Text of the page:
Mistakes that are overlapping. Somebody treated by 6 or 7 doctors is likely to have mistakes in treatments or medications. If your entire medical team can be jacked into, or intimately computationally linked into, a treatment gang, that will lead to better outcomes.
I read Michael Lewis’s book about human error and risk prediction, or risk-based behaviour. That includes doctors going off their gut instincts. They aren’t that great.
If you throw certain diagnostic tasks over to a computer or some kind of diagnostic machine, even though the diagnostic machines don’t have the same quality of input or experience, the rubric base, the rule-based diagnosis coming out of a machine will in a lot of cases be more accurate than the human diagnosis.
We’re going to become half-robots linking up to each other in all sorts of ways to take advantage of external computation, which will become a misnomer as the external computation becomes more and more intimate.
It will impinge of the type of art that we like, type of science that we do. I notice Captain America: Civil War came on Netflix. We have talked about how if you showed one of these super hero movies to somebody in the 60s or 70s they would have a hard time reacting to it.
Because they weren’t used to such a quick visual presentation of information, so wouldn’t be able to follow it. I noticed with this movie that the ability to compute it is so apparent that we can react to super-violent interactions with fairly real physics in real-time!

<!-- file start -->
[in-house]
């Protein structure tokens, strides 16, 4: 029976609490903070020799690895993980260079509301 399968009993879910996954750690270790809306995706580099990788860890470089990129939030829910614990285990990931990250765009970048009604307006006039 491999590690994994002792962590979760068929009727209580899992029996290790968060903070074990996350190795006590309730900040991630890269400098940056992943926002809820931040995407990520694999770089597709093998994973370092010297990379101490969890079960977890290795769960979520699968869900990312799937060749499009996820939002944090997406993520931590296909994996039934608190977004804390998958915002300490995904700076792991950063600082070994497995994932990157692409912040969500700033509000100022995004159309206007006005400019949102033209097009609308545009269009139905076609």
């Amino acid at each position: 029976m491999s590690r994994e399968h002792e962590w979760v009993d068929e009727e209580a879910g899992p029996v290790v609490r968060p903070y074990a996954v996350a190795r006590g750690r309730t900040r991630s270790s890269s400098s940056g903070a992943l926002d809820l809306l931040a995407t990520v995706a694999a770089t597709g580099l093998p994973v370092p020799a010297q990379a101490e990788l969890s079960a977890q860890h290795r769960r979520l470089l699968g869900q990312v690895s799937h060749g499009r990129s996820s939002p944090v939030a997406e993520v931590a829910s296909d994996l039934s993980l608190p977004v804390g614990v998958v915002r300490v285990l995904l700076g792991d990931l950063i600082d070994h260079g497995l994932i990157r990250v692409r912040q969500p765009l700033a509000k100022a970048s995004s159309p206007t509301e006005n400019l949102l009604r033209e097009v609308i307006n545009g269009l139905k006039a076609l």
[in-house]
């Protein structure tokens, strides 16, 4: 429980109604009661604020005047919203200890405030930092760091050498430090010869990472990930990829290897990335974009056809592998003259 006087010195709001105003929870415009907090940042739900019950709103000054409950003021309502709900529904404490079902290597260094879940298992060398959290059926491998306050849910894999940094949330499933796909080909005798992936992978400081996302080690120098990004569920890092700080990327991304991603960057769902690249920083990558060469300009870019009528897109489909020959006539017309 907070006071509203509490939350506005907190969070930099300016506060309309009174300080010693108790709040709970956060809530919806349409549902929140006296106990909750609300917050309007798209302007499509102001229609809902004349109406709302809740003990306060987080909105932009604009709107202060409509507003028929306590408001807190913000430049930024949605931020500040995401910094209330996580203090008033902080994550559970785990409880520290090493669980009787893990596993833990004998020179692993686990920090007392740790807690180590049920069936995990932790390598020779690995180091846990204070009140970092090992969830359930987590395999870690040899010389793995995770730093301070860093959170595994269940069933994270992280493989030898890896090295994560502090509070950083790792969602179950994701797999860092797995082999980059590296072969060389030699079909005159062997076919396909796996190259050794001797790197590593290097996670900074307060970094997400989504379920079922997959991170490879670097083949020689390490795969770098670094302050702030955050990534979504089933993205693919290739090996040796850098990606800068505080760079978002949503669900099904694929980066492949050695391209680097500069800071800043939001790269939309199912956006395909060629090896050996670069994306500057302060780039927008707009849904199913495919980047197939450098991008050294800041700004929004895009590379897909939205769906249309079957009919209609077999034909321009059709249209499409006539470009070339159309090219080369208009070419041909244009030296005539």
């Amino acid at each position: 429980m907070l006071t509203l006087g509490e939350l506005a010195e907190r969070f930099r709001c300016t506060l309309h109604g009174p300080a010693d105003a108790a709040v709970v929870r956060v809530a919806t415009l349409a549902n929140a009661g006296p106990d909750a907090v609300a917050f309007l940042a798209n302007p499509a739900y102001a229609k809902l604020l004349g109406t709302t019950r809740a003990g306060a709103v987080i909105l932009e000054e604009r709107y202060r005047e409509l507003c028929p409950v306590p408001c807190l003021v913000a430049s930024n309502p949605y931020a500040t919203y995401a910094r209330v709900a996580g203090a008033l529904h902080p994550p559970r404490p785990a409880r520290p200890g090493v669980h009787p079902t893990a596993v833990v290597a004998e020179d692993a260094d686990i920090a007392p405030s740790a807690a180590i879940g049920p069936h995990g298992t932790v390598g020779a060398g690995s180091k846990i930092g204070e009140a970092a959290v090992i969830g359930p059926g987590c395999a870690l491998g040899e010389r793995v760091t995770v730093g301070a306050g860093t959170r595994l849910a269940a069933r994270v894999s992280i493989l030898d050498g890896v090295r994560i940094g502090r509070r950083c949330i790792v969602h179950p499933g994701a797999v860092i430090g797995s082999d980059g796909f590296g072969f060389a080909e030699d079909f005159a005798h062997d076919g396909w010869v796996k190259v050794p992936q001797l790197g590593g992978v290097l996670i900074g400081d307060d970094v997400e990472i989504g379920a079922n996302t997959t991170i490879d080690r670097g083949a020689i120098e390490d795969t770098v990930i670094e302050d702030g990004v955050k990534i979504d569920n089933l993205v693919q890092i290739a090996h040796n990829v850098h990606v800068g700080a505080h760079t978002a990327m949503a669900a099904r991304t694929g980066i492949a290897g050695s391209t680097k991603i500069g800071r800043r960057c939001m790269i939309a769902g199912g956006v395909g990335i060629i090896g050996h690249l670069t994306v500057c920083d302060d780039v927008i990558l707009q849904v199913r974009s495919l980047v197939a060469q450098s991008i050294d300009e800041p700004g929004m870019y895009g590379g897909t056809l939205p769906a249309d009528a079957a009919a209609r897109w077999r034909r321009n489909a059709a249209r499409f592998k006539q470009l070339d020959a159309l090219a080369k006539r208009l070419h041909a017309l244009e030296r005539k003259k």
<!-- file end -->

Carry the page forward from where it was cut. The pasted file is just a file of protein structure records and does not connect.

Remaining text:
If you were watching The Six Million Dollar Man in the late 70s, there was a lot of slow-motion as Steve Austin did his super power high-jump over a wall with his bionic legs. The action slowed down so you could really appreciate what was going on. Also, so, probably, it would eat some time.
But Captain America, somebody gets hit with a car in real-time, they go, splat-pada-doom-da-doom, in real-time! It is exciting to see that stuff in real-time. And it is due to the CG that let’s that stuff be simulated persuasively.
And it is a collaboration, external computation working with our educated brains, so we’re able to understand a quick little interaction that takes less than half of a second to present information that would not have been picked up by somebody 40 years ago.